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Additional system processing power from ATI X1900 GPUs

ATI has announced its new Stream Computing technology. Stream Computing accelerates enterprise computing tasks using ATI’s Radeon X1900 graphics processor. Scientific research, homeland security, financial forecasting, oil and gas, database searching, consumer applications and video games are expected to benefit from ATI’s Stream Computing technology. Scientific research such as Folding@Home benefits from ATI’s Stream Computing by being able to process larger data sets faster—processing three years worth of disease research in a single month. Climate forecasting is expected to benefit from the additional computing power by processing weather forecasts quicker to issue quicker bad weather warnings.

Homeland security will benefit from Stream Computing as security tasks are performed much quicker. Tasks such as facial recognition, communication analysis, airport security, photography and video analysis are expected to receive significant performance improvements. Financial institutions will benefit from faster financial forecasting. Stream Computing is expected to bring quicker and more detailed answers to help make quick financial decisions. ATI expects database searching to significantly improve from the added processing power and greater performance per density.

ATI expects consumers to benefit from Stream Computing as well. With Stream Computing, ATI graphics cards can accelerate any software that requires extra processing power. Lastly there are benefits in video games. Stream Computing will allow game developers to use ATI GPUs for physics processing. This allows physics engines from Havok to take advantage of processing power available in multi-GPU ATI systems. Gamers expecting ATI triple-play physics processing will have to wait as ATI makes no mention when Stream Computing technology will be available for games.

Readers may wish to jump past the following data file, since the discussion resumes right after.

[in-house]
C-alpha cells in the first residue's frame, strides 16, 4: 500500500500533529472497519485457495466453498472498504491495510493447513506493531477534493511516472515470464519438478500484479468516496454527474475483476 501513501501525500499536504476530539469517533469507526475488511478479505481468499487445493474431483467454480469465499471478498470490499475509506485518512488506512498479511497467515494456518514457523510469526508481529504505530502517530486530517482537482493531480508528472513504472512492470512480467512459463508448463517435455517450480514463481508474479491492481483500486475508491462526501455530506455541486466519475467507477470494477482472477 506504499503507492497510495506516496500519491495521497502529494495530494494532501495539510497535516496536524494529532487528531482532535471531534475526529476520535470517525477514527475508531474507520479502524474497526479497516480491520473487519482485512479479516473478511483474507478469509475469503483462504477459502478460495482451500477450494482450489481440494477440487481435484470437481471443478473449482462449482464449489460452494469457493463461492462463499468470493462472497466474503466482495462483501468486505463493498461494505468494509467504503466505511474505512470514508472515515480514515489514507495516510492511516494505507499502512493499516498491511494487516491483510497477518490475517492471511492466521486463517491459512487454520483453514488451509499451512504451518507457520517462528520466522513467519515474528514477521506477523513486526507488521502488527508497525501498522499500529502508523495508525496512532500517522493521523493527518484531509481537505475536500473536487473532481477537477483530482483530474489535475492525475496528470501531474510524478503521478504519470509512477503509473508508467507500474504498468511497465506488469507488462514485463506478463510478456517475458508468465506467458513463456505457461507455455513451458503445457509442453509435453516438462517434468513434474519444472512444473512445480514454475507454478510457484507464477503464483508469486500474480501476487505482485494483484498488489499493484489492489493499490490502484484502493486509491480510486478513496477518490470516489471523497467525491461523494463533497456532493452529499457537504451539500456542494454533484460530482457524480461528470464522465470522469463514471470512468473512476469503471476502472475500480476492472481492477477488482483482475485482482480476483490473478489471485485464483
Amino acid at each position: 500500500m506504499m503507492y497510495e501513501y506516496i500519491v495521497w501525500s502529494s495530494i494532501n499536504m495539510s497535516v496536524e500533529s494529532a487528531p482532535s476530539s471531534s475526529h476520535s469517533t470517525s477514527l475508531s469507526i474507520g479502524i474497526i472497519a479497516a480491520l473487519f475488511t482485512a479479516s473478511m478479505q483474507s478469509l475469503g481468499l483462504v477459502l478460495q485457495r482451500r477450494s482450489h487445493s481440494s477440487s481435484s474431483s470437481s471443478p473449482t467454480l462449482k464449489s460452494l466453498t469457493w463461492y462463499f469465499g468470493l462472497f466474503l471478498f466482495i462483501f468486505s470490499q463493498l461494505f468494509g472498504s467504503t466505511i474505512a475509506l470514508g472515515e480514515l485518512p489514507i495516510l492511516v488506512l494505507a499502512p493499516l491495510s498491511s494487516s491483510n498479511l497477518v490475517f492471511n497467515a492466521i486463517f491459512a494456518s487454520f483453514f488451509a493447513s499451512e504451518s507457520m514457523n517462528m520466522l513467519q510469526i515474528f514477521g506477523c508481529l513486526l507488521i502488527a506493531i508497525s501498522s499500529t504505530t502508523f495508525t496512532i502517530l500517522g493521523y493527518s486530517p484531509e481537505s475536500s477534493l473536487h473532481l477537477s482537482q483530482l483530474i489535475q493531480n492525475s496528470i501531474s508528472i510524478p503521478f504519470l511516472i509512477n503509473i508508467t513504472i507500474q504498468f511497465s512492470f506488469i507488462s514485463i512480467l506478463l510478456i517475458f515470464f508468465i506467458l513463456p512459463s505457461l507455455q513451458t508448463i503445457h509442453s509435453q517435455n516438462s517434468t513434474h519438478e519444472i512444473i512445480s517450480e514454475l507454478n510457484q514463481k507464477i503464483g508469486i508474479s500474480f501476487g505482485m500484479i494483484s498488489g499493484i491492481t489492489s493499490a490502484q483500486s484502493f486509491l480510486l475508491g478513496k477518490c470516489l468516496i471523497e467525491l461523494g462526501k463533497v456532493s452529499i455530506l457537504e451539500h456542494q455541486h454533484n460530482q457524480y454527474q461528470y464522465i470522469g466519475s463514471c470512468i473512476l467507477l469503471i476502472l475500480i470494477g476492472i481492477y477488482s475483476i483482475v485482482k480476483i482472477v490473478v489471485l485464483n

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RE: What ? this isn't HT enabled?
By DallasTexas on 9/29/2006 6:28:03 PM , Rating: 0
"..Wait, you mean Intel announced an initiative for something that was already being done?!.. *gasp*! .."

Actually, Intel *and* IBM announced an initiative for something that was already being done. Those dummy's, huh?

You would think that IBM, who chairs the PCI Sig, would be so uninformed as to duplicate efforts already done.

RE: What ? this isn't HT enabled?
By Spoelie on 9/30/2006 10:52:35 AM , Rating: 2
IBM (together with Dell, Sun, Fujitsu-Siemens and HP) did express their support to Torrenza prior to Intel's solution even being made public.

RE: What ? this isn't HT enabled?
By Acanthus on 9/30/2006 11:09:48 AM , Rating: 3
Intels technology isnt redundant...

Its adopting the PCI-E bus for use in places where you need a bus to move data.

In this case they are just talking about using a PCIE x16 slot... Which has nothing to do with the new Intel/IBM initiative.

The big thing about Intels approach is there shouldnt be any licensing fees associated with the technology. It's just a standard to adhere to.

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